After eating just one chip, NHRA drag racer says: ‘I seriously thought I was going to die’

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Editor’s note: Due to rain, Sunday’s final eliminations of the NHRA Carolina Nationals have been postponed to Monday morning at 10 a.m. ET. In the meantime, check out this rather unusual tale:

Remember the old Lays Potato Chips commercial from back in the 1980s that bragged “No one can eat just one”?

Well, ask NHRA Pro Stock driver Alex Laughlin and a few members of his team, and they’ll tell you they learned a very valuable lesson that there indeed IS a chip that you can only eat one of.

According to NHRA’s National Dragster, Laughlin and Elite Motorsports crew members Chase Freeman, Kelly Murphy and Brian Cunningham took part Friday night in the Paqui One Chip Challenge.

If you haven’t heard of the Challenge, Paqui Chips has produced a tortilla chip that the company boldly claims is the hottest chip ever made anywhere in the world. The secret is the “Carolina Reaper” pepper, considered the hottest chili pepper in the world, with a rating of 1.9 million Scoville units, according to PuckerButt Pepper Company.

How hot is 1.9 million Scoville units? Let’s put it this way: the Devil might even have a hard time taking this kind of heat. By comparison, a Jalapeno pepper only reaches 10,000 units on the Scoville rating. 

So while they were enjoying some downtime Friday night after the first two rounds of qualifying for the NHRA Carolina Nationals at zMAX Dragway in Concord, North Carolina (suburban Charlotte), Laughlin and Co. paid $30 for one chip – you read that right, $30 for one chip, it’s THAT hot – and thought they could take the heat.

They thought wrong.

“This is the hottest chip in the world,” Laughlin said on an Instagram post that documented the entire experience, adding a warning, “What to expect: Mouth on fire, short-term loss of speech, impaired vision from tears, extreme profanity — or death.”

View this post on Instagram

Never. Ever. Again.

A post shared by Alex Laughlin (@alexlaughlin40) on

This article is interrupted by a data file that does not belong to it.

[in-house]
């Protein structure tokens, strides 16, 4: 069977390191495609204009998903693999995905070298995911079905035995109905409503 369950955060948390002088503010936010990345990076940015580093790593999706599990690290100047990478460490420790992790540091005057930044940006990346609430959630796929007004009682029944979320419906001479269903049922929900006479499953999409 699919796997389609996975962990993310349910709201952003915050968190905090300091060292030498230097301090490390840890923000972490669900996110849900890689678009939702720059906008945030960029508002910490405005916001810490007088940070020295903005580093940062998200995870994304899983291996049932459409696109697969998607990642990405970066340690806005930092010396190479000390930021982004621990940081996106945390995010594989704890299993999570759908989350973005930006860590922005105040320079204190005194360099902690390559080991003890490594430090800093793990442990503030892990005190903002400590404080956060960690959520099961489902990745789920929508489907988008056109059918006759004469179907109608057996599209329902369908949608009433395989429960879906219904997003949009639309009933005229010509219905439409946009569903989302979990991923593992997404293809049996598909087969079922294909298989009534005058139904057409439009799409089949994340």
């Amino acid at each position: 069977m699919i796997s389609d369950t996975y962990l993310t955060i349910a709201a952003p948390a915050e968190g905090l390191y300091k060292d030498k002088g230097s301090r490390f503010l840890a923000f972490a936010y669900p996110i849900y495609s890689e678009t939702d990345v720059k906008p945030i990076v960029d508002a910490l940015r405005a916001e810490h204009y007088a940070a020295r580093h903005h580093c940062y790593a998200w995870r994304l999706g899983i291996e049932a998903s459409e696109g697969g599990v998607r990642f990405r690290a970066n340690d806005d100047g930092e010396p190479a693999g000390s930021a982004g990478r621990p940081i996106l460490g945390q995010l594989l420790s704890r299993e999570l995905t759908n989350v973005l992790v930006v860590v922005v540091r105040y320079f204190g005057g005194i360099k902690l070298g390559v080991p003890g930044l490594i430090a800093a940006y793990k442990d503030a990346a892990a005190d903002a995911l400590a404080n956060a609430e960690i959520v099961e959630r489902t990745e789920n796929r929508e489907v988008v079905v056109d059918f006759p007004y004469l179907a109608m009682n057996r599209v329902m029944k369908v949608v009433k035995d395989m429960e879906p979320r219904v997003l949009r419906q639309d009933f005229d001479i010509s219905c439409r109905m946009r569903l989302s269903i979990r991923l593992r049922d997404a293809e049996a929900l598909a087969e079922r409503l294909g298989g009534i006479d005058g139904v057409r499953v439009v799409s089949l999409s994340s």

Laughlin’s post also includes several reader comments that Laughlin and his crew should have had milk on hand instead of water to try and cool things down because milk has a natural antidote to cool your mouth down after eating hot food.

Sunday morning, with his mouth and throat still a bit sore, Laughlin recalled the red-hot episode to National Dragster’s Kevin McKenna:

Never again. Never. Ever. Ever,” Laughlin told McKenna. “It was definitely not the smartest thing I’ve ever done.

One of our guys showed me a You Tube video and it looked like it wasn’t going to be too bad. I like spicy food and it’s usually never a problem. I’ve been to those places with hot wings where you have to sign a waiver before you eat them and that’s never been a problem.

But this? This is on a whole different level. I thought it might last ten minutes. Fourteen hours later, I was still in bad shape. I woke up at 3 a.m. and Googled “internal bleeding.” I seriously thought I was going to die. We all did.”

So if the heat from the chip was off the hotness Richter scale, where did the stunt rank on Laughlin’s own personal Richter scale?

I’ve done some dumb things, but this is right up there.

Well, I really didn’t think it would be that bad,” Laughlin told McKenna with a shrug. “I mean, it’s just one tortilla chip. Like I said, I can usually eat stuff that other people won’t eat, but I had no idea what I was in for.

“I’ve done some dumb things, but this is right up there.”

If you’re up for another challenge in the future that involves eating hot food, Alex, here’s a suggestion: Even though it’s a few years old now, maybe you should try the Ice Bucket Challenge (but fill it with milk) to cool down quick. Just a thought.